We’ve come a long way since the big hulking phones of old. Extendable antenna’s kicked the bucket, screens got injected with glorious colour, and unwieldy keypads were obliterated.
But it took a lot of mistakes to get there.
Some phones were beaten with ugly sticks. Others were born with genetic mutations. And a select few were summoned in circles of fire, entering this earth to the haunting rhythm of arcane chanting.
Prepare to claw your eyes out.
Produced as a joint venture between Bang and Olufsen and Samsung, this clamshell phone packed a paltry 0.3MP camera inconveniently located on a side hinge, 31MB storage, and a battery compartment only accessible by using a special screwdriver. Talk about sticking your middle finger up to convenience, eh?
Those guys obviously didn’t learn their lesson and followed up the Serene with the Serenata – a cross between a jukebox and a tombstone. Touted as a music player with minimal phone capabilities, it seems ironic that this looks like where music goes to die. When using the stylish rotary wheel as a control pad, your hand always ends up obscuring part of the screen located below. We’re only human, not robots made of right angles.
A jeweller-designed handset? Prepare for something ostentatious and completely impractical. At €7250 for the steel and €42,000 for the gold version, we’ll leave you to figure out how many gold iPhones you can buy with the same amount of money.
We could’t help ourselves: 11 or 64, 16GB Wi-Fi iPhone 5s’, respectively. Ouch.
Toshiba G450 (2008)
With its teeny tiny screen, this 3G-enabled phone was better off as a modem. Unless you preferred only reading three words of an email at any one time. The keypad split into two circles (because, well, it can), and it failed every ergonomics and usability test known to man.
Motorola Flipout (2010)
Essentially a 2.8in screen that flipped out to reveal a full QWERTY keyboard, the Flipout also had a 3.1MP camera onboard and ran on Android 2.1. Talk about some ancent numbers. Unfortunately for Motorola, no one quite flipped out over its design. Compromising on the size of the screen to fit the keyboard didn’t quite make sense, especially when the former was touch-enabled.
F88 Wrist Phone (2006)
Manufactured by Chinese corporation CEC, this device ambitiously crammed a 3MP 180-degree rotating camera, speakerphone and even pre-installed World Cup games into 100g of wrist phone – a precursor to the modern day smartwatch. Considering its size and overall ungainliness, you’d be better off strapping a smartphone to your wrist and calling it a day.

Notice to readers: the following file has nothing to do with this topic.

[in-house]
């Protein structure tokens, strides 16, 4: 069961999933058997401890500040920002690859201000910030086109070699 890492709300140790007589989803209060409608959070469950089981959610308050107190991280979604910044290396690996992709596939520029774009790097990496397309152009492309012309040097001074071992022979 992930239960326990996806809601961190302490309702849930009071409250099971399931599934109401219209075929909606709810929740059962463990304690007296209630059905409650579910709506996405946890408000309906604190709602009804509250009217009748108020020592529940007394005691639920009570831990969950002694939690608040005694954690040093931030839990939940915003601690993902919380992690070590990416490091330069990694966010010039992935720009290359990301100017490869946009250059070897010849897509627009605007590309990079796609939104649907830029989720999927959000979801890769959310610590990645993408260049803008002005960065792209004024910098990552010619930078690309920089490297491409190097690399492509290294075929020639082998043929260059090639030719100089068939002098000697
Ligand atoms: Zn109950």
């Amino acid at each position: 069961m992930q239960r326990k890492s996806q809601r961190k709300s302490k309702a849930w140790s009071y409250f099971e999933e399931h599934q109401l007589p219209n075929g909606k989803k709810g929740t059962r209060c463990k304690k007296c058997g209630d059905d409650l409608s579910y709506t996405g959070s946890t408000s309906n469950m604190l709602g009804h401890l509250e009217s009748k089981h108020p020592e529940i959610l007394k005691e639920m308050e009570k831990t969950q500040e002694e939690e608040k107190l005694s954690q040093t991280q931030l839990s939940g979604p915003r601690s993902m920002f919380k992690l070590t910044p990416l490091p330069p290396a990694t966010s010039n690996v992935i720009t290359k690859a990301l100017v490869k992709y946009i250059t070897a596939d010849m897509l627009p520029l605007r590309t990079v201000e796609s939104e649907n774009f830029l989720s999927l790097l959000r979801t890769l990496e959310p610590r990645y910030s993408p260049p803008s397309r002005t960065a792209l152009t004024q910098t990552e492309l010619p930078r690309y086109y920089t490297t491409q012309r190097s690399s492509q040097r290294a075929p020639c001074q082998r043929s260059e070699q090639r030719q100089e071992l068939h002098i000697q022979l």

Samsung Z130 (2006)
More gimmicky than practical, the rotating screen on the Z130 was designed to apparently make video calls easier. It really didn’t make that much of a difference though, thanks to its tiny screen. It was fun to play around with though, we suppose.
This Japanese-made phone aimed to make the mobile communication experience a lot more human – literally. If its form doesn’t creep you out already, the Elfoid had you speaking into its belly while the caller’s voice emenated from its face. We hear the final version will mirror the caller’s movements via facial recognition software to become a writhing thing of evil clad in real skin. Shudder.
Kyocera/Sprint Echo (2011)
While others were busy making humanoid phones, Kyocera was busy making a nice big-screen device. And then destroyed the whole viewing experience by running a seam through its middle. While it makes for a more compact device, the only way the view isn’t wrecked is when the two screens are operating independently of each other. Still, good for multitasking, which is worth something.
Lamborghini T700 (2012)
Available in five colours, each of which had 650 units produced, the US$2750 Lamborghini T700 was the result of a collaboration between Prada, Ferrari, and Lamborghini. Clad in diamond-cut metal, sapphire glass and… crocodile skin, it was aimed at people with expensive (but clearly poor) taste.
Siemens Xelibri 6 (2003)
Released as part of Siemens’ fashion range, the Xelibri 6 was half phone, half powder case. Clearly targeted at the female market, it allowed users to check their reflections in not one, but two mirrors, in between checking their messages. Way to stereotype women, Siemens.
Nokia 7380 (2005)
Released as part of Nokia’s L’Amour collection, this lipstick-sized phone killed productivity with its controls. Or rather, its lack of them. Given how small and lousy its screen was at all of 208×104 pixels, you were better off making calls with a Mars bar. Slowly and painfully use its circular spinner to dial numbers and type messages one character at a time? Welcome to tech hell.
Vertu Signature Bucheron Cobra
The Signature Bucheron Cobra was only available in a limited quantity of 8 for US$310,000 each. There’s also a Python version available which ran a higher order of 26 units at US$115,000 each. Not that you’d be able to tell the two apart, mind. Both serpents looked like they’ve been glued on by a factory line of preschool children too. Not the cleverest of investments, we think you’ll agree.
Nokia 7600 (2003)
Aimed at the fashion market, the unusual and impractical teardrop shape of the 7600 led to the keys being relegated to two columns on either side of the screen. We’re all for creativity but not if it requires us to mentally re-calibrate our brains for under-the-desk texting. Thanks, but no thanks.
GoldVish Le Million (2006)
This over-the-top phone set the bar as the most expensive phone ever at €1M. We’re not sure what else to say.
So we’ll just curl up and cry instead.